This amino acid is often used as a natural remedy for depression and low mood, with studies suggesting it may be as effective as antidepressants (xiv). It may also help if you’re finding it difficult to sleep properly (xv). 5-HTP has been studied to find out if it could help people with anxiety disorders, with the results suggesting it may well be effective (though not as effective as an antidepressant called clomipramine) (xvi).
St John’s Wort
This traditional herbal remedy may also help if your anxiety is causing mild to moderate depression, as there’s evidence it could be as effective as conventional antidepressants (xvii). However, this remedy may interact with some other medicines, so consult your GP before taking it if you’re on any kind of medication.
Tea made from the herb lemon balm is often used to help aid relaxation. A couple of small-scale studies have also found it may help to reduce anxiety levels (xviii), and there’s evidence that combining lemon balm with valerian could help if your anxiety is contributing to increased stress levels (xix). Adding lemon balm extract to food has also been found to improve mood (xx).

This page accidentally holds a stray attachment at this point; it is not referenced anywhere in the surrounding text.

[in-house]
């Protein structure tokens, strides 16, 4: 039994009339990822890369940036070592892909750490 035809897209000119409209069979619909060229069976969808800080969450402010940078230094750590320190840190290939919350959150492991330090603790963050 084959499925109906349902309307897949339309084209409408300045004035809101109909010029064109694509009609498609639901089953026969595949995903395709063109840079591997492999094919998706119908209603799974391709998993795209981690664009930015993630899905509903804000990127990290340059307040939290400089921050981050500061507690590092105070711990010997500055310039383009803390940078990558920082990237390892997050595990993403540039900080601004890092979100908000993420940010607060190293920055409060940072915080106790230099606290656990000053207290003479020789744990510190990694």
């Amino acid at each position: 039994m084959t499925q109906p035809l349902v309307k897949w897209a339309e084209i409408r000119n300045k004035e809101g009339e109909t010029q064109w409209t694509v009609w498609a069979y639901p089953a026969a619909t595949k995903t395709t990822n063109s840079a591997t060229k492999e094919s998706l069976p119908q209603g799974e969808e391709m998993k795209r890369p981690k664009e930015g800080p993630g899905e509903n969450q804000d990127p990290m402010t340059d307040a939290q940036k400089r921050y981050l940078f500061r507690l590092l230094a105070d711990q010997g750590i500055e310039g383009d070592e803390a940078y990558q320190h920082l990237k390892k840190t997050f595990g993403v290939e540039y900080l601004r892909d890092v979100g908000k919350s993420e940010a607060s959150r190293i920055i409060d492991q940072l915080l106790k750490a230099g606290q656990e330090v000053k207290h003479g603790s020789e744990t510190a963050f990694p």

Some of the B vitamins are needed for healthy nerve function, while vitamin B6 is needed for the body’s production of neurotransmitters. These brain chemicals include serotonin and norpepinephrine, both of which are needed to regulate mood (an imbalance of serotonin is thought to play a part in the cause of anxiety). One study suggests people with lower blood levels of vitamin B12 may be more likely to experience depression or anxiety (xxi), while another has found those who eat foods high in B vitamins have better anxiety and stress scores than those who don’t (xxii).